Olatunji Osho-Williams

Royalty ravaged my family tree,

the invisible white

hand of the market, that tore

roots from limbs from names

and sucked our sugar

and beat us with the cane.


Royalty ravaged my family tree,

so my blood runs

through forests, and jungles, and leaves red rubied streaks

stretched about the Atlantic:

a deep-sea gene map of

family who never found Atlantis.


Royalty ravaged my family tree yet

I still daydreamed of castles, kings, and queens

with English names so much

I colonized my own.

Anglicization ripped the Yoruba out of these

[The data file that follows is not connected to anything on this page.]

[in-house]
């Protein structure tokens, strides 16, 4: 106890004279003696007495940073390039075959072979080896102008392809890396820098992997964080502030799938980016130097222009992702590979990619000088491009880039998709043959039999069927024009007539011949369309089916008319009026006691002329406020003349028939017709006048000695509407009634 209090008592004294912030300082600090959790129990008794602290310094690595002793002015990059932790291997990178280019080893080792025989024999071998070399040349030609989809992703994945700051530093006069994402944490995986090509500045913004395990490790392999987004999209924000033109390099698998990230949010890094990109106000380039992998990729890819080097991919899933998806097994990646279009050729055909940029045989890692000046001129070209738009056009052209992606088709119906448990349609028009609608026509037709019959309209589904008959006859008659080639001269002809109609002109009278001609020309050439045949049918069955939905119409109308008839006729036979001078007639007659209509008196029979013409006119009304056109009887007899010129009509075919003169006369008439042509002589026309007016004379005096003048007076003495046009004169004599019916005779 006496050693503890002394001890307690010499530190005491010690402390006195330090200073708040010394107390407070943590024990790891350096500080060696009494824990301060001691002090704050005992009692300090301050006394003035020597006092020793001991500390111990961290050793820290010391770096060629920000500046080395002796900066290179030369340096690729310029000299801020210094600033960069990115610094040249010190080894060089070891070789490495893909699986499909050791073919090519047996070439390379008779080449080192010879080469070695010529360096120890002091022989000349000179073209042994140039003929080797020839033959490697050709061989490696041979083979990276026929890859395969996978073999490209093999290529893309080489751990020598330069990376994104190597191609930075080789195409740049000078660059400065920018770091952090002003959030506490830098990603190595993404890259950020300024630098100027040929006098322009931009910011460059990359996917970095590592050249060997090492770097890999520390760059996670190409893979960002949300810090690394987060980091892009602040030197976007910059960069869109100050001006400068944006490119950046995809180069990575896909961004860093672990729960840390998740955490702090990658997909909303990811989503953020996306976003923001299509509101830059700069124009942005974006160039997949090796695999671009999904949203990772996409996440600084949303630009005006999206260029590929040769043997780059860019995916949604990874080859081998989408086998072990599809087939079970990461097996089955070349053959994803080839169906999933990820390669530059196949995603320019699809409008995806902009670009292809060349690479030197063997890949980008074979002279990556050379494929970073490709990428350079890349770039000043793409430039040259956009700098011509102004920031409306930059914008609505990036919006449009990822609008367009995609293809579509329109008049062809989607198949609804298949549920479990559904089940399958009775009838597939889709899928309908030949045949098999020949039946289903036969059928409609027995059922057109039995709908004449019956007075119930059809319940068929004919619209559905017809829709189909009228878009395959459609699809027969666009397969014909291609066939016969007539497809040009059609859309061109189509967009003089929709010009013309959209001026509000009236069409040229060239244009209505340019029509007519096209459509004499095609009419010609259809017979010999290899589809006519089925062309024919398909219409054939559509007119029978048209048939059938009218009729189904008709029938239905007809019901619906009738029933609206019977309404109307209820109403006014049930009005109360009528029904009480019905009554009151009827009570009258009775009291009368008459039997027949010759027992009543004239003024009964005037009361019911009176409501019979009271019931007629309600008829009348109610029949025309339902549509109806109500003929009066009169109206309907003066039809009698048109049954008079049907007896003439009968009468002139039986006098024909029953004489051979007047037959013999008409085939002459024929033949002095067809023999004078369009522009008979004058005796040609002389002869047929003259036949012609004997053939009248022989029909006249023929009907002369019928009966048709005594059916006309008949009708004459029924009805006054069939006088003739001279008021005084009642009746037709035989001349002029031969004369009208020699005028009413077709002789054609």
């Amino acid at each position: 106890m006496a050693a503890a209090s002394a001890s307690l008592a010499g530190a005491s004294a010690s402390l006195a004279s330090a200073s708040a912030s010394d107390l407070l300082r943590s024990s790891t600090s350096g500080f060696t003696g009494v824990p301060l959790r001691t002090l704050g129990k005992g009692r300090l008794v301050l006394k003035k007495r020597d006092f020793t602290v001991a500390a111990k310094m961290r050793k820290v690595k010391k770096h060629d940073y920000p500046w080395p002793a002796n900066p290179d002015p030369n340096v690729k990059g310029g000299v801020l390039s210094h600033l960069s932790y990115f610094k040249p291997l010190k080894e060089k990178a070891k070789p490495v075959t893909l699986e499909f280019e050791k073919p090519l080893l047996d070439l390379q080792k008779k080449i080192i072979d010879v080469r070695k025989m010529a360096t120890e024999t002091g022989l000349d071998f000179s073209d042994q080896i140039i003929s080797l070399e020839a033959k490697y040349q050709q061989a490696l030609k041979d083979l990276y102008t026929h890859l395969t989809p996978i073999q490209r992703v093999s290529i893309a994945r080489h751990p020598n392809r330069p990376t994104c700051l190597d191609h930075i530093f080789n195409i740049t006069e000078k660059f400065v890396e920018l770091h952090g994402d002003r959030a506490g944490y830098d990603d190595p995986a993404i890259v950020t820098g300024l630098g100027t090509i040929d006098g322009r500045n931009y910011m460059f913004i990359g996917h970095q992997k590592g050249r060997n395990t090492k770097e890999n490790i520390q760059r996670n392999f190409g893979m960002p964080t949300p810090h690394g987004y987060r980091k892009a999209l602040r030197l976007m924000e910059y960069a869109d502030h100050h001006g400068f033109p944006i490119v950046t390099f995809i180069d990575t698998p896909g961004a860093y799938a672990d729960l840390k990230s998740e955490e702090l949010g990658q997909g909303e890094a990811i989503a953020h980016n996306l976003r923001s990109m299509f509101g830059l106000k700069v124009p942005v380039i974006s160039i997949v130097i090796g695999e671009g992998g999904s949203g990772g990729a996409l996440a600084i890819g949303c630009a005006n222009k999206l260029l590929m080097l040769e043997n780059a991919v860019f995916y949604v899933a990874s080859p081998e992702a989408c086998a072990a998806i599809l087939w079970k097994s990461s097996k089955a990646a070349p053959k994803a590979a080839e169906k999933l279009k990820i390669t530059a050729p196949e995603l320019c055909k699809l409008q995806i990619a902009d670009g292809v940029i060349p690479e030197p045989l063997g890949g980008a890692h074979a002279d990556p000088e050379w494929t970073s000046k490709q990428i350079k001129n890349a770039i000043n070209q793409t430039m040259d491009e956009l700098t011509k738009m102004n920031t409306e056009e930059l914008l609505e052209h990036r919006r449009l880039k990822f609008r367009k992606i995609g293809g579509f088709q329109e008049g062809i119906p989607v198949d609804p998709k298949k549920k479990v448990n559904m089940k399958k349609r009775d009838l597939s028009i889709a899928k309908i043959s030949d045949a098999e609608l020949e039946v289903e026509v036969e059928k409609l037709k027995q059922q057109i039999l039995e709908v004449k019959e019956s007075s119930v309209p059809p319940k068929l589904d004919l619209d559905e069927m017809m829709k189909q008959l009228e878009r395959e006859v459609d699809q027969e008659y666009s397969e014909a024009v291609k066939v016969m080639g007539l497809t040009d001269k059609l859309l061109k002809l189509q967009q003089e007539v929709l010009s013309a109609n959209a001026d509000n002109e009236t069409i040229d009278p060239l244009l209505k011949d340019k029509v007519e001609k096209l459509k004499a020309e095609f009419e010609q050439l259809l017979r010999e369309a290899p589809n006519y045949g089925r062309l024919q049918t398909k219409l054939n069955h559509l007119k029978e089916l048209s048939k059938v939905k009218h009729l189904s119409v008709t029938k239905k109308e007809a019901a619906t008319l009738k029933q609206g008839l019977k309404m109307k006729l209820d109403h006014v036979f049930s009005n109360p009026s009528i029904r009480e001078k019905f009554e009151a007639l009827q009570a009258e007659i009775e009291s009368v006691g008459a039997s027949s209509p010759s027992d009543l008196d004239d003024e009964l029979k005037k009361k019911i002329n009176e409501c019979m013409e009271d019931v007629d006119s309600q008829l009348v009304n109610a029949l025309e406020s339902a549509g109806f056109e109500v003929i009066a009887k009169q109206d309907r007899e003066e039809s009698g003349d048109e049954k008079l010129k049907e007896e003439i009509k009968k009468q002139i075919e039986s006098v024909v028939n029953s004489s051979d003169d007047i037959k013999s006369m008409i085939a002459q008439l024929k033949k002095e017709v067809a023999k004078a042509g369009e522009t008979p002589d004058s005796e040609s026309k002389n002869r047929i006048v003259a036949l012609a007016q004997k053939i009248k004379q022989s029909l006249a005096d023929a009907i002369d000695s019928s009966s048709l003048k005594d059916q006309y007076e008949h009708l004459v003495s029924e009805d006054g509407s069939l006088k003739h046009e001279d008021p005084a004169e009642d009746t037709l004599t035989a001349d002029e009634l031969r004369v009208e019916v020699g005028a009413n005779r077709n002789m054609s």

Black lips, a lah

switched for a luh there

and suddenly Dracula drains the black from

this skin.


Royalty ravaged my family tree

because my blood didn’t own

a coat of arms or

a gothic fortress or

a painted fresco or



My blood is maroon

Maroon like the people

Maroon like brown and red

Maroon like Black Loyalists

Maroon like purpled, bruised, calloused, cramped bodies

finally freed by divine force of will.


It is the soil of Freetown’s Cotton Tree.

It is brown,

It is old,

It is gnarled,

It is strong,

It is ever growing.

That is royalty.

Olatunji Osho-Williams is a sophomore studying Journalism, International Studies, and Spanish. He enjoys orange juice with espresso, and is a lover of all things fantasy and sci-fi.